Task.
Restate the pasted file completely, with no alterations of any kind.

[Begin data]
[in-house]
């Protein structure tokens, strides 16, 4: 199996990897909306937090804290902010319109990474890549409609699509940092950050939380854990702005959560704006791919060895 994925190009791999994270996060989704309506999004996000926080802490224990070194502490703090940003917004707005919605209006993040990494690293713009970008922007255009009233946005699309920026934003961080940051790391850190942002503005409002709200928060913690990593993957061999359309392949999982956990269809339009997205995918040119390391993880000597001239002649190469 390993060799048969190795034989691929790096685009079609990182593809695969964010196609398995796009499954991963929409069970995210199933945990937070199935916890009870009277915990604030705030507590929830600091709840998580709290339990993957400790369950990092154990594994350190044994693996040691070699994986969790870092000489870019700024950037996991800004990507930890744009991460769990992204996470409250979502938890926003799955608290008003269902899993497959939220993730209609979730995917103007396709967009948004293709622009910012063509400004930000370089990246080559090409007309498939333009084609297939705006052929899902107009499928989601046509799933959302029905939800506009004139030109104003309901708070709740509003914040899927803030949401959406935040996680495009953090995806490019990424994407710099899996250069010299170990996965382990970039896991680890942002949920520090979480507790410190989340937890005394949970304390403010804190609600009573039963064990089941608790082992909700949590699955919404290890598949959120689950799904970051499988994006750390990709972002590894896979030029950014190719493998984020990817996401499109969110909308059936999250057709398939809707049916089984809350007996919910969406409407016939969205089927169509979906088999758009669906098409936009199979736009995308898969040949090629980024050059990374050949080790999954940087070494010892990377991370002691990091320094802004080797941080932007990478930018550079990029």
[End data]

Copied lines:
[in-house]
């Protein structure tokens, strides 16, 4: 199996990897909306937090804290902010319109990474890549409609699509940092950050939380854990702005959560704006791919060895 994925190009791999994270996060989704309506999004996000926080802490224990070194502490703090940003917004707005919605209006993040990494690293713009970008922007255009009233946005699309920026934003961080940051790391850190942002503005409002709200928060913690990593993957061999359309392949999982956990269809339009997205995918040119390391993880000597001239002649190469 390993060799048969190795034989691929790096685009079609990182593809695969964010196609398995796009499954991963929409069970995210199933945990937070199935916890009870009277915990604030705030507590929830600091709840998580709290339990993957400790369950990092154990594994350190044994693996040691070699994986969790870092000489870019700024950037996991800004990507930890744009991460769990992204996470409250979502938890926003799955608290008003269902899993497959939220993730209609979730995917103007396709967009948004293709622009910012063509400004930000370089990246080559090409007309498939333009084609297939705006052929899902107009499928989601046509799933959302029905939800506009004139030109104003309901708070709740509003914040899927803030949401959406935040996680495009953090995806490019990424994407710099899996250069010299170990996965382990970039896991680890942002949920520090979480507790410190989340937890005394949970304390403010804190609600009573039963064990089941608790082992909700949590699955919404290890598949959120689950799904970051499988994006750390990709972002590894896979030029950014190719493998984020990817996401499109969110909308059936999250057709398939809707049916089984809350007996919910969406409407016939969205089927169509979906088999758009669906098409936009199979736009995308898969040949090629980024050059990374050949080790999954940087070494010892990377991370002691990091320094802004080797941080932007990478930018550079990029």